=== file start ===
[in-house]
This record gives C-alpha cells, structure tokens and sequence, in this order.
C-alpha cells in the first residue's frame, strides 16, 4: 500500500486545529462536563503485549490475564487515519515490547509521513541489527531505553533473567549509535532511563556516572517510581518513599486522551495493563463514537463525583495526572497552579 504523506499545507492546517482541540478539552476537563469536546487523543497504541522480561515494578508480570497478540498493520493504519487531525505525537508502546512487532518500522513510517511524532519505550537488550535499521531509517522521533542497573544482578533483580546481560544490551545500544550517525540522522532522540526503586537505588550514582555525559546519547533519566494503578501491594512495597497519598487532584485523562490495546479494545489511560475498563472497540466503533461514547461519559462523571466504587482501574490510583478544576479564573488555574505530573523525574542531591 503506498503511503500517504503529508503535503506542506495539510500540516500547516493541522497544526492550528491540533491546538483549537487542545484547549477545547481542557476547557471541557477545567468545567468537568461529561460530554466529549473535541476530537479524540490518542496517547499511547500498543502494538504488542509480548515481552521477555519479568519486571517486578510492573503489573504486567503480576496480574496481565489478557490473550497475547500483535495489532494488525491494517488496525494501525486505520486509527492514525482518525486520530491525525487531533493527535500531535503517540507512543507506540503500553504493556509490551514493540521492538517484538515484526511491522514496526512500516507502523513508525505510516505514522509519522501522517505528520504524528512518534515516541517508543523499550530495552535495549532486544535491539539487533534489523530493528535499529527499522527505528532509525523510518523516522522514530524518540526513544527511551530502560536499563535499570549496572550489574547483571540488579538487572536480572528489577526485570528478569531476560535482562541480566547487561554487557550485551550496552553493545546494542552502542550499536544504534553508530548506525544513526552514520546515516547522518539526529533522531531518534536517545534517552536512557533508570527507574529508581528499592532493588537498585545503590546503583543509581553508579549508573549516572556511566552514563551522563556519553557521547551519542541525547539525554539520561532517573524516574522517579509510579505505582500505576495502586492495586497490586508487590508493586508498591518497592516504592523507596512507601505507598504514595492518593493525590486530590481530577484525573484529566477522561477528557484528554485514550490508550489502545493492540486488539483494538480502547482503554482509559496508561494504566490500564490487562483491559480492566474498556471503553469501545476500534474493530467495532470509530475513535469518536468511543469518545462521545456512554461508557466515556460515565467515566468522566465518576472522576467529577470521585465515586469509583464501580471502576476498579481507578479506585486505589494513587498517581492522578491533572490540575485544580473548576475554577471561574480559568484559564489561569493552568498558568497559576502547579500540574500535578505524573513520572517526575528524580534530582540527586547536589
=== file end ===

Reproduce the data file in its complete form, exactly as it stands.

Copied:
[in-house]
This record gives C-alpha cells, structure tokens and sequence, in this order.
C-alpha cells in the first residue's frame, strides 16, 4: 500500500486545529462536563503485549490475564487515519515490547509521513541489527531505553533473567549509535532511563556516572517510581518513599486522551495493563463514537463525583495526572497552579 504523506499545507492546517482541540478539552476537563469536546487523543497504541522480561515494578508480570497478540498493520493504519487531525505525537508502546512487532518500522513510517511524532519505550537488550535499521531509517522521533542497573544482578533483580546481560544490551545500544550517525540522522532522540526503586537505588550514582555525559546519547533519566494503578501491594512495597497519598487532584485523562490495546479494545489511560475498563472497540466503533461514547461519559462523571466504587482501574490510583478544576479564573488555574505530573523525574542531591 503506498503511503500517504503529508503535503506542506495539510500540516500547516493541522497544526492550528491540533491546538483549537487542545484547549477545547481542557476547557471541557477545567468545567468537568461529561460530554466529549473535541476530537479524540490518542496517547499511547500498543502494538504488542509480548515481552521477555519479568519486571517486578510492573503489573504486567503480576496480574496481565489478557490473550497475547500483535495489532494488525491494517488496525494501525486505520486509527492514525482518525486520530491525525487531533493527535500531535503517540507512543507506540503500553504493556509490551514493540521492538517484538515484526511491522514496526512500516507502523513508525505510516505514522509519522501522517505528520504524528512518534515516541517508543523499550530495552535495549532486544535491539539487533534489523530493528535499529527499522527505528532509525523510518523516522522514530524518540526513544527511551530502560536499563535499570549496572550489574547483571540488579538487572536480572528489577526485570528478569531476560535482562541480566547487561554487557550485551550496552553493545546494542552502542550499536544504534553508530548506525544513526552514520546515516547522518539526529533522531531518534536517545534517552536512557533508570527507574529508581528499592532493588537498585545503590546503583543509581553508579549508573549516572556511566552514563551522563556519553557521547551519542541525547539525554539520561532517573524516574522517579509510579505505582500505576495502586492495586497490586508487590508493586508498591518497592516504592523507596512507601505507598504514595492518593493525590486530590481530577484525573484529566477522561477528557484528554485514550490508550489502545493492540486488539483494538480502547482503554482509559496508561494504566490500564490487562483491559480492566474498556471503553469501545476500534474493530467495532470509530475513535469518536468511543469518545462521545456512554461508557466515556460515565467515566468522566465518576472522576467529577470521585465515586469509583464501580471502576476498579481507578479506585486505589494513587498517581492522578491533572490540575485544580473548576475554577471561574480559568484559564489561569493552568498558568497559576502547579500540574500535578505524573513520572517526575528524580534530582540527586547536589